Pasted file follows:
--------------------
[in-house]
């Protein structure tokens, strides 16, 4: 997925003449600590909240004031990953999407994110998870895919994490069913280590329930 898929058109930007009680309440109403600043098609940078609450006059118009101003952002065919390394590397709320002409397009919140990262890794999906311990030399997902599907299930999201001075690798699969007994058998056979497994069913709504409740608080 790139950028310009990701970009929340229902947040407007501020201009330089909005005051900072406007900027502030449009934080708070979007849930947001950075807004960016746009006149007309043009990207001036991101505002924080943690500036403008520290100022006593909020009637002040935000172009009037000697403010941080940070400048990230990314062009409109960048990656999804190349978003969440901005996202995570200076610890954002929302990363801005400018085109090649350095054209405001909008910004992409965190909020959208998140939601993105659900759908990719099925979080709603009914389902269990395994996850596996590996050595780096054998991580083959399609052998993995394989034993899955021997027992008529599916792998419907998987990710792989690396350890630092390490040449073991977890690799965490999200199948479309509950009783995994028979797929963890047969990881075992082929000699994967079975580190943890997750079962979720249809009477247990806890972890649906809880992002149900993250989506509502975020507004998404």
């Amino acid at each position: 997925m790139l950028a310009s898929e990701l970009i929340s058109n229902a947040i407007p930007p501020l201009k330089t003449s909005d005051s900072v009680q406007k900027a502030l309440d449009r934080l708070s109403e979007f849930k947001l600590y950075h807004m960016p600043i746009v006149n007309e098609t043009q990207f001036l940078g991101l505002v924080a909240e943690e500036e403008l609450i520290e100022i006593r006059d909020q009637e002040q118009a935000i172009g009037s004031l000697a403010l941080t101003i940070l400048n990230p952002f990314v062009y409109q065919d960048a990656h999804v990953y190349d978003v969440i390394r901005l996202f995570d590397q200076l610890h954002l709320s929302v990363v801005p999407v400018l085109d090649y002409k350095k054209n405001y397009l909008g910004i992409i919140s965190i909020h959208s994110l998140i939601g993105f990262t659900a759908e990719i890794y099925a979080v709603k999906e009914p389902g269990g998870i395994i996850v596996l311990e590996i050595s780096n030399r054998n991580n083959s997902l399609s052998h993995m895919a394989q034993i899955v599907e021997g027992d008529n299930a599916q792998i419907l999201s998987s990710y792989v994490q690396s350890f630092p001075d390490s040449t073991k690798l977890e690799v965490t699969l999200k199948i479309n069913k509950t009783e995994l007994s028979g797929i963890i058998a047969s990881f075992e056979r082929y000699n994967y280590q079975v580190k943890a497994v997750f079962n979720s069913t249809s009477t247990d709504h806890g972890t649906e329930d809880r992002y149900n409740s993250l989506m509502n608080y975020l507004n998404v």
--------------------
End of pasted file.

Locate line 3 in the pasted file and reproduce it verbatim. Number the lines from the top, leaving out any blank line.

């Amino acid at each position: 997925m790139l950028a310009s898929e990701l970009i929340s058109n229902a947040i407007p930007p501020l201009k330089t003449s909005d005051s900072v009680q406007k900027a502030l309440d449009r934080l708070s109403e979007f849930k947001l600590y950075h807004m960016p600043i746009v006149n007309e098609t043009q990207f001036l940078g991101l505002v924080a909240e943690e500036e403008l609450i520290e100022i006593r006059d909020q009637e002040q118009a935000i172009g009037s004031l000697a403010l941080t101003i940070l400048n990230p952002f990314v062009y409109q065919d960048a990656h999804v990953y190349d978003v969440i390394r901005l996202f995570d590397q200076l610890h954002l709320s929302v990363v801005p999407v400018l085109d090649y002409k350095k054209n405001y397009l909008g910004i992409i919140s965190i909020h959208s994110l998140i939601g993105f990262t659900a759908e990719i890794y099925a979080v709603k999906e009914p389902g269990g998870i395994i996850v596996l311990e590996i050595s780096n030399r054998n991580n083959s997902l399609s052998h993995m895919a394989q034993i899955v599907e021997g027992d008529n299930a599916q792998i419907l999201s998987s990710y792989v994490q690396s350890f630092p001075d390490s040449t073991k690798l977890e690799v965490t699969l999200k199948i479309n069913k509950t009783e995994l007994s028979g797929i963890i058998a047969s990881f075992e056979r082929y000699n994967y280590q079975v580190k943890a497994v997750f079962n979720s069913t249809s009477t247990d709504h806890g972890t649906e329930d809880r992002y149900n409740s993250l989506m509502n608080y975020l507004n998404v």